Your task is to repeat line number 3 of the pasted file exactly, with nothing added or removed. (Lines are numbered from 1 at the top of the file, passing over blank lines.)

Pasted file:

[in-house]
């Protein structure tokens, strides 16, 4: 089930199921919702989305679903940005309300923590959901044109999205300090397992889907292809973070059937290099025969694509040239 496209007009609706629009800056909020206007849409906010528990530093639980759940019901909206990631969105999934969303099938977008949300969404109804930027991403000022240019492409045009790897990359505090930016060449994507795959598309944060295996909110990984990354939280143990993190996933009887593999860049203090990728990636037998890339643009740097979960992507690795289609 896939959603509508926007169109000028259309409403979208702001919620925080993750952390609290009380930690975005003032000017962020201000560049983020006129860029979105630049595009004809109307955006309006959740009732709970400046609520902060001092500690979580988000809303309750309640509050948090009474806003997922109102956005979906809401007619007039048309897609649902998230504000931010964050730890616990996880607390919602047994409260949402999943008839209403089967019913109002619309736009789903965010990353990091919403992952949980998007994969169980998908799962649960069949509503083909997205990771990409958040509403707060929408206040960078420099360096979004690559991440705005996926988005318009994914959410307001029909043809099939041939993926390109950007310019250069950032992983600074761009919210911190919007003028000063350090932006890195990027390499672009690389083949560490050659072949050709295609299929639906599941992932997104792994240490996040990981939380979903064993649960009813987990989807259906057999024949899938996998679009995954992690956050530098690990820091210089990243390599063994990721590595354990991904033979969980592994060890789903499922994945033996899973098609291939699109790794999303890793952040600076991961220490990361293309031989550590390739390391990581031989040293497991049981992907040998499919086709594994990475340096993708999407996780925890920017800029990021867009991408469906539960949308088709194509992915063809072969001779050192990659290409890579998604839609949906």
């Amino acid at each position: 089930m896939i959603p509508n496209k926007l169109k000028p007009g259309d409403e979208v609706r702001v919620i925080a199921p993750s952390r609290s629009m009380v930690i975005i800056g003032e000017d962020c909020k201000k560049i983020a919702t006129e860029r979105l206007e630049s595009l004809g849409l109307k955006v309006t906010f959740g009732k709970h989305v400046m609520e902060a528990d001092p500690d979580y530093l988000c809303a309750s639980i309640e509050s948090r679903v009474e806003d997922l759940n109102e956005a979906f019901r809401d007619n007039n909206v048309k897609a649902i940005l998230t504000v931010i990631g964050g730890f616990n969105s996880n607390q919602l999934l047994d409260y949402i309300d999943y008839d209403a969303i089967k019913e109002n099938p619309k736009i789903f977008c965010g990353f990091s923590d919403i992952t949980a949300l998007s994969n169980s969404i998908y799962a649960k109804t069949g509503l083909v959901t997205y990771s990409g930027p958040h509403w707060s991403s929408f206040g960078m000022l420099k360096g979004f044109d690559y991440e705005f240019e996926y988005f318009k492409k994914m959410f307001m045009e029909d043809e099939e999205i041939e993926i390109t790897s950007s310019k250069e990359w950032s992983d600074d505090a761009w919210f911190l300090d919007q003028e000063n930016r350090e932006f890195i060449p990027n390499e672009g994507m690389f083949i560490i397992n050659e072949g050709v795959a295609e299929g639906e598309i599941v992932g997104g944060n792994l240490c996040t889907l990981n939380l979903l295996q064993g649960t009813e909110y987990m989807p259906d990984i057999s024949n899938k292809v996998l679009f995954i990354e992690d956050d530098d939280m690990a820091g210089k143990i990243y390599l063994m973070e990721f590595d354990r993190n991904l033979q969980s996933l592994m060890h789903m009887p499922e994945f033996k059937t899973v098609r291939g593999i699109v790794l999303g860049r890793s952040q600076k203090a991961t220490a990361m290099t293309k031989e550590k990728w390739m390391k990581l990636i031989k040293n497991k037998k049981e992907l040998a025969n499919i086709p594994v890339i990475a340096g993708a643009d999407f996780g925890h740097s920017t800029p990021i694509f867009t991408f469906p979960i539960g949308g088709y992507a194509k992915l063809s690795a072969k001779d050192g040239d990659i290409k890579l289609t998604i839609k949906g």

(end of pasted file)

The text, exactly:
């Amino acid at each position: 089930m896939i959603p509508n496209k926007l169109k000028p007009g259309d409403e979208v609706r702001v919620i925080a199921p993750s952390r609290s629009m009380v930690i975005i800056g003032e000017d962020c909020k201000k560049i983020a919702t006129e860029r979105l206007e630049s595009l004809g849409l109307k955006v309006t906010f959740g009732k709970h989305v400046m609520e902060a528990d001092p500690d979580y530093l988000c809303a309750s639980i309640e509050s948090r679903v009474e806003d997922l759940n109102e956005a979906f019901r809401d007619n007039n909206v048309k897609a649902i940005l998230t504000v931010i990631g964050g730890f616990n969105s996880n607390q919602l999934l047994d409260y949402i309300d999943y008839d209403a969303i089967k019913e109002n099938p619309k736009i789903f977008c965010g990353f990091s923590d919403i992952t949980a949300l998007s994969n169980s969404i998908y799962a649960k109804t069949g509503l083909v959901t997205y990771s990409g930027p958040h509403w707060s991403s929408f206040g960078m000022l420099k360096g979004f044109d690559y991440e705005f240019e996926y988005f318009k492409k994914m959410f307001m045009e029909d043809e099939e999205i041939e993926i390109t790897s950007s310019k250069e990359w950032s992983d600074d505090a761009w919210f911190l300090d919007q003028e000063n930016r350090e932006f890195i060449p990027n390499e672009g994507m690389f083949i560490i397992n050659e072949g050709v795959a295609e299929g639906e598309i599941v992932g997104g944060n792994l240490c996040t889907l990981n939380l979903l295996q064993g649960t009813e909110y987990m989807p259906d990984i057999s024949n899938k292809v996998l679009f995954i990354e992690d956050d530098d939280m690990a820091g210089k143990i990243y390599l063994m973070e990721f590595d354990r993190n991904l033979q969980s996933l592994m060890h789903m009887p499922e994945f033996k059937t899973v098609r291939g593999i699109v790794l999303g860049r890793s952040q600076k203090a991961t220490a990361m290099t293309k031989e550590k990728w390739m390391k990581l990636i031989k040293n497991k037998k049981e992907l040998a025969n499919i086709p594994v890339i990475a340096g993708a643009d999407f996780g925890h740097s920017t800029p990021i694509f867009t991408f469906p979960i539960g949308g088709y992507a194509k992915l063809s690795a072969k001779d050192g040239d990659i290409k890579l289609t998604i839609k949906g």